On 2010-06-20, Peter Webb <webbfamily@DIESPAMDIEoptusnet.com.au> wrote: > "Tim Little" <firstname.lastname@example.org> wrote in message >> However, there is no way that you can then prove the existence of a >> finite algorithm accepting only the *finite* input n and producing the >> n'th antidiagonal digit. > > Of course I can prove the existence of a finite algorithm. I can produce it. > > To produce the nth decimal of the anti-diagonal, look at the first n > items on the purported list of all computable Reals.
In what way is that "a finite algorithm accepting only the *finite* input n"? It either must embed the list within the algorithm (thus rendering it not finite), or accept the list as additional ainput (thus violating the condition that it accept only the finite input n).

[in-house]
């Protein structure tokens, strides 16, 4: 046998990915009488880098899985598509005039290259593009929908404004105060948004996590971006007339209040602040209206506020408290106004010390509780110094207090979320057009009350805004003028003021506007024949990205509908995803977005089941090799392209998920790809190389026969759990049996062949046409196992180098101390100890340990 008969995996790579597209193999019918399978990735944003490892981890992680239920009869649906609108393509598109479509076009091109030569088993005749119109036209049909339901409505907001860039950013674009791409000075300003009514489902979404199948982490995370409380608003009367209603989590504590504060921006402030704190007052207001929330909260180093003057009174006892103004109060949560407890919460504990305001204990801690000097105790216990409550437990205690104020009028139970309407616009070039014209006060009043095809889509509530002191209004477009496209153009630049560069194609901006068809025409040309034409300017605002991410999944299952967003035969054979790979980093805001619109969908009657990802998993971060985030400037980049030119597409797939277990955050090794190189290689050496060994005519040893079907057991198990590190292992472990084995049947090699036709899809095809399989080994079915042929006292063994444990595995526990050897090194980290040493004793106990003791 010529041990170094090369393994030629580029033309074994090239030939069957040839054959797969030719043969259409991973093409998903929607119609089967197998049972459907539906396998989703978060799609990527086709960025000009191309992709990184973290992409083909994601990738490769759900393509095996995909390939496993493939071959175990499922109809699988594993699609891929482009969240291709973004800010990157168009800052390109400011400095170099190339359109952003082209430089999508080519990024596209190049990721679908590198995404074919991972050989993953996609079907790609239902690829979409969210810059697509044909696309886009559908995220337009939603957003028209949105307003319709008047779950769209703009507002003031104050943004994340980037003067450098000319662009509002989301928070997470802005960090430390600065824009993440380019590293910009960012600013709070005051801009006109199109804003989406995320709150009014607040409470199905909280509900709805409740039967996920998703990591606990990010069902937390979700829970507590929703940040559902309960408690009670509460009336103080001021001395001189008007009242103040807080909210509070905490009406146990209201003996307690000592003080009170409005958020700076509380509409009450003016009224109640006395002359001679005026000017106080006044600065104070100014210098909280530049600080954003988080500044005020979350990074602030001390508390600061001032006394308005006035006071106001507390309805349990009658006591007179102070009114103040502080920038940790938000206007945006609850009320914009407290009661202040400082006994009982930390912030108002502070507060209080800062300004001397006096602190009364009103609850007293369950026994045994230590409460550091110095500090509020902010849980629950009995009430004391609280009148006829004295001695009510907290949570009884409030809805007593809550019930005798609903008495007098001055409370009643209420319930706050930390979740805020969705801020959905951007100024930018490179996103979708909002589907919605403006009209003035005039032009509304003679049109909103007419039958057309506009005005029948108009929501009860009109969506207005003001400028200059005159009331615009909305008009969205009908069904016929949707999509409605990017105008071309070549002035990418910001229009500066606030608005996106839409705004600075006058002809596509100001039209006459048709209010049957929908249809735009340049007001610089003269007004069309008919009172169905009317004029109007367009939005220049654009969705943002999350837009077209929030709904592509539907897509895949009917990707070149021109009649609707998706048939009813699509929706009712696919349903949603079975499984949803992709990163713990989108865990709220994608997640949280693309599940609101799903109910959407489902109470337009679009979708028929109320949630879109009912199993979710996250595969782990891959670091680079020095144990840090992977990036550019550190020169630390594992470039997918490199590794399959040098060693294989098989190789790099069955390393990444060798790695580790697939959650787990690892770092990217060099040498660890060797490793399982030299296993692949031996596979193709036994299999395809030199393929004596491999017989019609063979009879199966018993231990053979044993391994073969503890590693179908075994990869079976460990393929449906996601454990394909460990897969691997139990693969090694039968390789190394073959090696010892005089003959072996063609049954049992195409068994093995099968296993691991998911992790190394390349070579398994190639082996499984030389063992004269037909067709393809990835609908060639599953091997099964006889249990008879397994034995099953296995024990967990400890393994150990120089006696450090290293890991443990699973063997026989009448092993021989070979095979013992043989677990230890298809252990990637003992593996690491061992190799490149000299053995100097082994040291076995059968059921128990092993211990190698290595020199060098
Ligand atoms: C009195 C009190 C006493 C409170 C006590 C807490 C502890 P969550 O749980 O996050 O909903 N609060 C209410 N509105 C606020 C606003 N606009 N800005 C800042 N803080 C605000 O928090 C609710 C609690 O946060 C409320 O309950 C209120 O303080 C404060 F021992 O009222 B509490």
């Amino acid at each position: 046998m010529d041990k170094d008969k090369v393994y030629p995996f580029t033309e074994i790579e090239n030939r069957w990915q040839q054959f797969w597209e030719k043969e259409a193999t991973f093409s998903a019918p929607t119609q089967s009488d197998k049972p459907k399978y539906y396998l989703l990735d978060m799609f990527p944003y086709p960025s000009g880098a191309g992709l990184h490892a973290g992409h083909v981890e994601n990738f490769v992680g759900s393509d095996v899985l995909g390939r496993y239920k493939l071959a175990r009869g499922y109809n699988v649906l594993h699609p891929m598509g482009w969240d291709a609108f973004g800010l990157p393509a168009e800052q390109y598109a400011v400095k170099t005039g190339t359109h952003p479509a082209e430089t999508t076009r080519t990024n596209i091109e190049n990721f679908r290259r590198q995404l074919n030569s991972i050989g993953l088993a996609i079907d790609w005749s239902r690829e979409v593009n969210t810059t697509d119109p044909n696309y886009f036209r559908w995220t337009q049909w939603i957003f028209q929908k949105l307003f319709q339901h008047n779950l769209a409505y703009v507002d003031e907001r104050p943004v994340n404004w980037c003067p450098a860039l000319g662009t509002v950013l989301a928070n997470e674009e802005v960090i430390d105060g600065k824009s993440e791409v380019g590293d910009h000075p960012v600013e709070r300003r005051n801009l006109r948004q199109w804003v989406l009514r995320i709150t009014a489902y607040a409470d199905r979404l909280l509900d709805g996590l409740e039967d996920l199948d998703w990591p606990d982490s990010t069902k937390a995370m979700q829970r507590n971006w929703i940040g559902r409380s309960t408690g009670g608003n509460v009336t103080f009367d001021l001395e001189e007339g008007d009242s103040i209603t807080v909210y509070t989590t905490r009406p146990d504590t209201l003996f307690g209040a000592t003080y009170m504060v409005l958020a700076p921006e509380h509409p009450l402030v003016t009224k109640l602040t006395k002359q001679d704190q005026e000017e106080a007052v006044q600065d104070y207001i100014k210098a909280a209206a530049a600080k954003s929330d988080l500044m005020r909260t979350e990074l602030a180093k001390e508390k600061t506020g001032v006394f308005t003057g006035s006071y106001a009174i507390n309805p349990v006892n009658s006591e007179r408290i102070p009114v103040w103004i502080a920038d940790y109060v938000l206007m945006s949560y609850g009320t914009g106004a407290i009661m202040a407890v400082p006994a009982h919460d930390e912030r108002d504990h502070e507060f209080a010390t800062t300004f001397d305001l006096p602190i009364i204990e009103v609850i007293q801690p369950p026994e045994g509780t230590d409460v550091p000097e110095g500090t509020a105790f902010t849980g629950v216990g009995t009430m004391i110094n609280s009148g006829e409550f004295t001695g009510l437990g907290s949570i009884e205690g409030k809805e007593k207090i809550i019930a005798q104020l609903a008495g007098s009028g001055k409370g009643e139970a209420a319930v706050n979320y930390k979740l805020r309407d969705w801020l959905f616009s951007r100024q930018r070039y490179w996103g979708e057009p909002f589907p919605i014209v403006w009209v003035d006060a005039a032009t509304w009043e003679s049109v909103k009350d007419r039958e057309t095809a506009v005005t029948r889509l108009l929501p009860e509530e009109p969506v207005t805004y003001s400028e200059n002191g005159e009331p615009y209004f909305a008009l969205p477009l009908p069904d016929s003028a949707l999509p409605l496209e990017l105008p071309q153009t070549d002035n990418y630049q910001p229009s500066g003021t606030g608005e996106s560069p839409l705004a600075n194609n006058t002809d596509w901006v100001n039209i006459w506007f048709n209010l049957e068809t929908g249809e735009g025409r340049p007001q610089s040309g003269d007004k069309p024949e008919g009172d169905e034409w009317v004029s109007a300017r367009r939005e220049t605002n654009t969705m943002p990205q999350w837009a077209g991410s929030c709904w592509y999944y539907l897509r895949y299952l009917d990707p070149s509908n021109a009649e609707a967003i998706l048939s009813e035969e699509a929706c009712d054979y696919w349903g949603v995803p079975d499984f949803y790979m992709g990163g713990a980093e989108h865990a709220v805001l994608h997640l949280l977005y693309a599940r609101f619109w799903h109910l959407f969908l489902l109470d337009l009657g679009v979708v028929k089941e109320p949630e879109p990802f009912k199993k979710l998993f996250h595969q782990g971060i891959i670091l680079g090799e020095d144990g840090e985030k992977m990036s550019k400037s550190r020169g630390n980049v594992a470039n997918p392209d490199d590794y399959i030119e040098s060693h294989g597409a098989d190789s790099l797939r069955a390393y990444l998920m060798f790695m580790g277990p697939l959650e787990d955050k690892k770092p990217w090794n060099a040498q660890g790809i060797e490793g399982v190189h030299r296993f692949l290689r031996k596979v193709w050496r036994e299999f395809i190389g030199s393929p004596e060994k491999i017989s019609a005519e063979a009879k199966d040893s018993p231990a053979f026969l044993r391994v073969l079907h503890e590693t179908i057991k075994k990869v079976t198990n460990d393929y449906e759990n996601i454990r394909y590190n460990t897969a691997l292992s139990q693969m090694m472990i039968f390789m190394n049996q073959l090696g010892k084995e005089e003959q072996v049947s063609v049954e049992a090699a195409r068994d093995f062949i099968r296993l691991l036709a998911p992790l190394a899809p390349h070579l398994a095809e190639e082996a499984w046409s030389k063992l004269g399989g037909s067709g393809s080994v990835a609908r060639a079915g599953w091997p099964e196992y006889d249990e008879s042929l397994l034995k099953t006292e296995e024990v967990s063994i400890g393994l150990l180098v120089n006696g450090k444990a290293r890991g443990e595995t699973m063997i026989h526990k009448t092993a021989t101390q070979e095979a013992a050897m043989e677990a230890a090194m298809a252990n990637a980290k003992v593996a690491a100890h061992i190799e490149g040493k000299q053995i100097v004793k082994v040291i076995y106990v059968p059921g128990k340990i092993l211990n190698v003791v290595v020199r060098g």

> Well, I think I am making a pretty good hand of my case. But yes, I > know what I am saying is not accepted. I am genuinely confused by > this - the fact that my opinions are unique, and I would expect > therefore to be almost certainly wrong (with probability 1). On the > other hand my argument seems pretty solid to me.
Read through very carefully the definition of a computable real, perhaps also reading some of the other known results on computable reals and following their proofs. At some point you will hopefully see why the "construction" in Cantor's diagonal proof does not qualify as a finite algorithm in the sense of the definition of computable real.